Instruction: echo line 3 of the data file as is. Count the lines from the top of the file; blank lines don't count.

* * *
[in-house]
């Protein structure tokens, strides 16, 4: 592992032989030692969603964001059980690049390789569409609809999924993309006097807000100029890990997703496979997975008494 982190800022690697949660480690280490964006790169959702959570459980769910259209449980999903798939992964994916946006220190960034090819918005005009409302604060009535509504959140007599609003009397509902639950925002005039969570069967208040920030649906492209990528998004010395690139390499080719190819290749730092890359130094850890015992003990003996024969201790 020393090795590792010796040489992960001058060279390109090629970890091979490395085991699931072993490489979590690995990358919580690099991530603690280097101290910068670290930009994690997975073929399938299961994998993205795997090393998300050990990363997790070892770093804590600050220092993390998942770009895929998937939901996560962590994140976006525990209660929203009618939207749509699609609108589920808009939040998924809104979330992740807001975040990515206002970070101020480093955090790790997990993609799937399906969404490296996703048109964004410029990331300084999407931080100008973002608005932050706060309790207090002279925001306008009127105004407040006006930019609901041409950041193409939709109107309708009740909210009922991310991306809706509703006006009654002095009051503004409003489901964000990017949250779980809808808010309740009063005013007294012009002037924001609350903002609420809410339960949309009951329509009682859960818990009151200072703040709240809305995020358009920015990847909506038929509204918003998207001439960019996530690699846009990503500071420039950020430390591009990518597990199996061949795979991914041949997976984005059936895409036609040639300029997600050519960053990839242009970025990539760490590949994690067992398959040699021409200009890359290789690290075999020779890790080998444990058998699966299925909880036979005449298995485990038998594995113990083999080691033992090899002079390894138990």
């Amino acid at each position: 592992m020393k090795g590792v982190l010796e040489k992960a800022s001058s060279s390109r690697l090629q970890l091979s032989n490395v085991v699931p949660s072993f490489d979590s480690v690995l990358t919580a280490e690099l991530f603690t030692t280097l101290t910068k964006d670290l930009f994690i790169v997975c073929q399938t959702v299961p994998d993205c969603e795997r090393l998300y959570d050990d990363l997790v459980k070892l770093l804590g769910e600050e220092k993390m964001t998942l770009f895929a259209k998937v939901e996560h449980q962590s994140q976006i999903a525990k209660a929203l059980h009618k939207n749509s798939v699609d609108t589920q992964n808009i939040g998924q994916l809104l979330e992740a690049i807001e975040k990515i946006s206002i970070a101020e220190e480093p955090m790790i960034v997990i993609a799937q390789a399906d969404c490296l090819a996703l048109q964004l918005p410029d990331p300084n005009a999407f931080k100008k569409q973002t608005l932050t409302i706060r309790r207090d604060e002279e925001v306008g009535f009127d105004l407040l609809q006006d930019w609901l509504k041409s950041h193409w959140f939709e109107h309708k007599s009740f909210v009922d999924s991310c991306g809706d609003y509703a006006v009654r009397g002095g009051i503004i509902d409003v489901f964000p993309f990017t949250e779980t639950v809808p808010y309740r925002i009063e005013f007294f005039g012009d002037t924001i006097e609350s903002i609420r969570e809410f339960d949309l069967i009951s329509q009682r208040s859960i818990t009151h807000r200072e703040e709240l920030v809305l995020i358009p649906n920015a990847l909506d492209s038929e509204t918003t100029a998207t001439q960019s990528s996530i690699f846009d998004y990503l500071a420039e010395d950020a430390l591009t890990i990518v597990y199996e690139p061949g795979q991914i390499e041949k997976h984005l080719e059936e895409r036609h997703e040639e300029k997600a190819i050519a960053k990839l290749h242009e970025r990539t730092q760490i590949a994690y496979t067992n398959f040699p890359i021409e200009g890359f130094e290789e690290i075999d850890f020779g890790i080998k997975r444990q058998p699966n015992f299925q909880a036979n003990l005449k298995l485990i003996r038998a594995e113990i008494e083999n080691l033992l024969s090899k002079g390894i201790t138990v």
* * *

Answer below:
């Amino acid at each position: 592992m020393k090795g590792v982190l010796e040489k992960a800022s001058s060279s390109r690697l090629q970890l091979s032989n490395v085991v699931p949660s072993f490489d979590s480690v690995l990358t919580a280490e690099l991530f603690t030692t280097l101290t910068k964006d670290l930009f994690i790169v997975c073929q399938t959702v299961p994998d993205c969603e795997r090393l998300y959570d050990d990363l997790v459980k070892l770093l804590g769910e600050e220092k993390m964001t998942l770009f895929a259209k998937v939901e996560h449980q962590s994140q976006i999903a525990k209660a929203l059980h009618k939207n749509s798939v699609d609108t589920q992964n808009i939040g998924q994916l809104l979330e992740a690049i807001e975040k990515i946006s206002i970070a101020e220190e480093p955090m790790i960034v997990i993609a799937q390789a399906d969404c490296l090819a996703l048109q964004l918005p410029d990331p300084n005009a999407f931080k100008k569409q973002t608005l932050t409302i706060r309790r207090d604060e002279e925001v306008g009535f009127d105004l407040l609809q006006d930019w609901l509504k041409s950041h193409w959140f939709e109107h309708k007599s009740f909210v009922d999924s991310c991306g809706d609003y509703a006006v009654r009397g002095g009051i503004i509902d409003v489901f964000p993309f990017t949250e779980t639950v809808p808010y309740r925002i009063e005013f007294f005039g012009d002037t924001i006097e609350s903002i609420r969570e809410f339960d949309l069967i009951s329509q009682r208040s859960i818990t009151h807000r200072e703040e709240l920030v809305l995020i358009p649906n920015a990847l909506d492209s038929e509204t918003t100029a998207t001439q960019s990528s996530i690699f846009d998004y990503l500071a420039e010395d950020a430390l591009t890990i990518v597990y199996e690139p061949g795979q991914i390499e041949k997976h984005l080719e059936e895409r036609h997703e040639e300029k997600a190819i050519a960053k990839l290749h242009e970025r990539t730092q760490i590949a994690y496979t067992n398959f040699p890359i021409e200009g890359f130094e290789e690290i075999d850890f020779g890790i080998k997975r444990q058998p699966n015992f299925q909880a036979n003990l005449k298995l485990i003996r038998a594995e113990i008494e083999n080691l033992l024969s090899k002079g390894i201790t138990v």